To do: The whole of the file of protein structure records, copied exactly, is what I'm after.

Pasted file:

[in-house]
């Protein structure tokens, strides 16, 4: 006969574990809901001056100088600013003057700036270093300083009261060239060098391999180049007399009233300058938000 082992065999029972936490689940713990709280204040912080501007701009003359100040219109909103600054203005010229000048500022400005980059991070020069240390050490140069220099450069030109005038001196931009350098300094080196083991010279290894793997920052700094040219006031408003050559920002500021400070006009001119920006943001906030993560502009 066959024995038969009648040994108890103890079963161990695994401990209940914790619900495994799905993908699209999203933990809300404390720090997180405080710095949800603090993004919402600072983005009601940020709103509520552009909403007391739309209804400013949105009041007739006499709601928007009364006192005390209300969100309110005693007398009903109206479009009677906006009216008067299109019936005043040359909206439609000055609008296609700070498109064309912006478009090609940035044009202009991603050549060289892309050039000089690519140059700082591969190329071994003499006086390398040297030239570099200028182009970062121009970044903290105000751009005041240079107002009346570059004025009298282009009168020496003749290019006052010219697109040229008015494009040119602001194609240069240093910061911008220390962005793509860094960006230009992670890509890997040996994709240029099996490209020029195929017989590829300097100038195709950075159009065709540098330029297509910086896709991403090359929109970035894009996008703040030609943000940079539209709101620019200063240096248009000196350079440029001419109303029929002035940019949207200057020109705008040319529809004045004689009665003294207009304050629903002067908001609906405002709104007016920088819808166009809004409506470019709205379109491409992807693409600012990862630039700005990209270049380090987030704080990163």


[in-house]
């Protein structure tokens, strides 16, 4: 006969574990809901001056100088600013003057700036270093300083009261060239060098391999180049007399009233300058938000 082992065999029972936490689940713990709280204040912080501007701009003359100040219109909103600054203005010229000048500022400005980059991070020069240390050490140069220099450069030109005038001196931009350098300094080196083991010279290894793997920052700094040219006031408003050559920002500021400070006009001119920006943001906030993560502009 066959024995038969009648040994108890103890079963161990695994401990209940914790619900495994799905993908699209999203933990809300404390720090997180405080710095949800603090993004919402600072983005009601940020709103509520552009909403007391739309209804400013949105009041007739006499709601928007009364006192005390209300969100309110005693007398009903109206479009009677906006009216008067299109019936005043040359909206439609000055609008296609700070498109064309912006478009090609940035044009202009991603050549060289892309050039000089690519140059700082591969190329071994003499006086390398040297030239570099200028182009970062121009970044903290105000751009005041240079107002009346570059004025009298282009009168020496003749290019006052010219697109040229008015494009040119602001194609240069240093910061911008220390962005793509860094960006230009992670890509890997040996994709240029099996490209020029195929017989590829300097100038195709950075159009065709540098330029297509910086896709991403090359929109970035894009996008703040030609943000940079539209709101620019200063240096248009000196350079440029001419109303029929002035940019949207200057020109705008040319529809004045004689009665003294207009304050629903002067908001609906405002709104007016920088819808166009809004409506470019709205379109491409992807693409600012990862630039700005990209270049380090987030704080990163």